However, in order to assure the Centre, Karunanidhi had conceived a slogan ‘Uravukku Kai Koduppom, Urimaikku Kural Koduppom’, which meant – ‘Let us give our hands to relationship and raise the voice for our rights’. He was well aware that he needed the Centre’s support at any cost.
Today, Stalin appears to have turned the slogan on its head and demands the rights of the state first and gives importance to maintain the relationship with the Centre as a secondary thought. His recent move to change the form of addressing the ‘Central Government’ as ‘Union Government’ has not gone unnoticed in political circles.
Also, Stalin’s style of going ahead and inviting global tenders for vaccines without consulting the Centre has further strained the relationship.
Stalin has different challenges
VMS Subagunarajan, a Dravidian ideologue told The Federal that the main difference between the first month in power between Karunanidhi and his son Stalin was that the power transferred from Annadurai to Karunanidhi, while Stalin got the CM post after an hard-won election.
“The problems like smallpox were common for the entire country and it was not that just that former TN CM Karunanidhi fought against it. The main challenge he had was bringing the party under his control and to prove himself as an able administrator of the party and the people,” he added.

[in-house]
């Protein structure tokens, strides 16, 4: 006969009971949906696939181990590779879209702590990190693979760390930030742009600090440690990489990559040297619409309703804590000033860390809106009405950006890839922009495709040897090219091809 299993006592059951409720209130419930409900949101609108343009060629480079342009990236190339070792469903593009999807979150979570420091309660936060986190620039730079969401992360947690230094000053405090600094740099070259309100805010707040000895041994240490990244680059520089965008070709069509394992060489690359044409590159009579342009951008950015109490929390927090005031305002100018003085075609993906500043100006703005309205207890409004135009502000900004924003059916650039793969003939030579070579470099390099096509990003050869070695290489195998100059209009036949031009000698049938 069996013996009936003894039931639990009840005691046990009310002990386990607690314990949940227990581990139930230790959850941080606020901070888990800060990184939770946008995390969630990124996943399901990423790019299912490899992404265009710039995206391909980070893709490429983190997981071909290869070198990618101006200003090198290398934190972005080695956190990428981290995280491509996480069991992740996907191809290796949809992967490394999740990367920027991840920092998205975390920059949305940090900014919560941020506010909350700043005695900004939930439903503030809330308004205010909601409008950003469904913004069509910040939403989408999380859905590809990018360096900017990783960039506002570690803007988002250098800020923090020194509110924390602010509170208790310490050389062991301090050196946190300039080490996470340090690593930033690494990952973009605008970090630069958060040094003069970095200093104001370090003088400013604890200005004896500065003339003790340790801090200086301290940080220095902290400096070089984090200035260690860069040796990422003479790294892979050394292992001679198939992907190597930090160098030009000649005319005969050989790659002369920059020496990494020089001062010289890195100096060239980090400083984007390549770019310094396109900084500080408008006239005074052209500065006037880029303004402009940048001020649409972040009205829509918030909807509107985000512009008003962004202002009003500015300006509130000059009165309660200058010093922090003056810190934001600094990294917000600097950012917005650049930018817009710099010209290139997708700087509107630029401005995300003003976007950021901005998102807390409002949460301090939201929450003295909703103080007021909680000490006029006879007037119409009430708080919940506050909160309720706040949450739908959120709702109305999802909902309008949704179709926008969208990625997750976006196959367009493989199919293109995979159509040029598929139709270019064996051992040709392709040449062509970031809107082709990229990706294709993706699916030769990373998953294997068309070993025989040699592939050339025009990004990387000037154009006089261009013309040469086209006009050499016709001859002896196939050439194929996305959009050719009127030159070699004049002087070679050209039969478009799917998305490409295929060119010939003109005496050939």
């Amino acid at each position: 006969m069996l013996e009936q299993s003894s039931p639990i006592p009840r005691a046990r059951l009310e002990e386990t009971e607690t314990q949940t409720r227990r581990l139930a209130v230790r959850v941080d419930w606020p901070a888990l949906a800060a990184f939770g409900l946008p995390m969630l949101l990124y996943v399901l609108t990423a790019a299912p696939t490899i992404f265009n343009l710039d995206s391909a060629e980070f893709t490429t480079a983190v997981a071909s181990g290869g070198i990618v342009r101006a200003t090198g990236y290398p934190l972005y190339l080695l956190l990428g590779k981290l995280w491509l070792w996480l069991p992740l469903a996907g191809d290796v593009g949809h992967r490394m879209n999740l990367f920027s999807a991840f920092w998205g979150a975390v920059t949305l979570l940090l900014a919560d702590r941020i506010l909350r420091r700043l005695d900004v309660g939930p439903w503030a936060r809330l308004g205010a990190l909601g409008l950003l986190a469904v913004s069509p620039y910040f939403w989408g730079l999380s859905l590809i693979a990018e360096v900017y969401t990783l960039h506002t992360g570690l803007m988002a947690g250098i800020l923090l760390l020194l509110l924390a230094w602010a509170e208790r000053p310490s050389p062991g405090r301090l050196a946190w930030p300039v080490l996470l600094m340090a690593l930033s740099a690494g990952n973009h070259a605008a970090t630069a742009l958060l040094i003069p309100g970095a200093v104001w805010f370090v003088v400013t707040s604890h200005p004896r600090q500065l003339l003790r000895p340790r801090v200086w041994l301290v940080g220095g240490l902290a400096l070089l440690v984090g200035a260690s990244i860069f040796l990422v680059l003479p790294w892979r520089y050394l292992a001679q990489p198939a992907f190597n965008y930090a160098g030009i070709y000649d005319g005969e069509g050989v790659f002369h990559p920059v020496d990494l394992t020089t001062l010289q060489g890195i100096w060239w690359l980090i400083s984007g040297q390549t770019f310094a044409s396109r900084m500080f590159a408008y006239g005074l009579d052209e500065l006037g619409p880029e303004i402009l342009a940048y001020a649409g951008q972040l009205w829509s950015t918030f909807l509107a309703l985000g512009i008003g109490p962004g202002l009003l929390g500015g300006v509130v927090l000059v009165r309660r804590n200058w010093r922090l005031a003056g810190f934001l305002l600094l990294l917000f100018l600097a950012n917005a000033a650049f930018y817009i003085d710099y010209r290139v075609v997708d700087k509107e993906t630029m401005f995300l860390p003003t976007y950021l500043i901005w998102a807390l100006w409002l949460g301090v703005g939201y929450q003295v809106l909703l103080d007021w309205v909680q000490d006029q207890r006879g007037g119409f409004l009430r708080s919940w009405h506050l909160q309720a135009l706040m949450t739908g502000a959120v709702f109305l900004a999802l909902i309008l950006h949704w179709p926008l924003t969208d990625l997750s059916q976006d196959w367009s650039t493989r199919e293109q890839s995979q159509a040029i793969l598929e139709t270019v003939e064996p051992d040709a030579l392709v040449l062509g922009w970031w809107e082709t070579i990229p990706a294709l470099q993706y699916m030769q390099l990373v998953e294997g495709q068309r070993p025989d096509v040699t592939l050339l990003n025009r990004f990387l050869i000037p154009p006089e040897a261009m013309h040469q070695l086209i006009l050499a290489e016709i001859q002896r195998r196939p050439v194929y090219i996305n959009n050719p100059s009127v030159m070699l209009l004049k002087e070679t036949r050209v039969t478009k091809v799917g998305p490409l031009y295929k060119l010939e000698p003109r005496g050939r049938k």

Whereas the challenge Stalin faces today is not from the party but from the people. “He had to prove himself as an able administrator of the state,” asserted Subagunarajan.
“It was DMK, which introduced the tradition of when assuming power to make the first signature on any of the schemes they had promised in their election manifesto. This is just a form of assurance to the people that they are sticking by their promises. They work on what is most important and implement that scheme first when they assume power. This is done after discussions with the people they meet during election campaigning,” said Prof Rajan Kurai Krishnan, School of Culture and Creative Expressions, Ambedkar University, New Delhi.
According to Prof Rajan Krishnan, the relationship with the Union government is going to be Stalin’s biggest challenge. “It is a fact that the governments are located in States. The Centre is basically a union of states. Addressing the Central government as ‘Union Government’ seems to be unacceptable by the current dispensation. How DMK and Stalin are going to handle this strained relationship is what we need to watch in the coming days,” he added.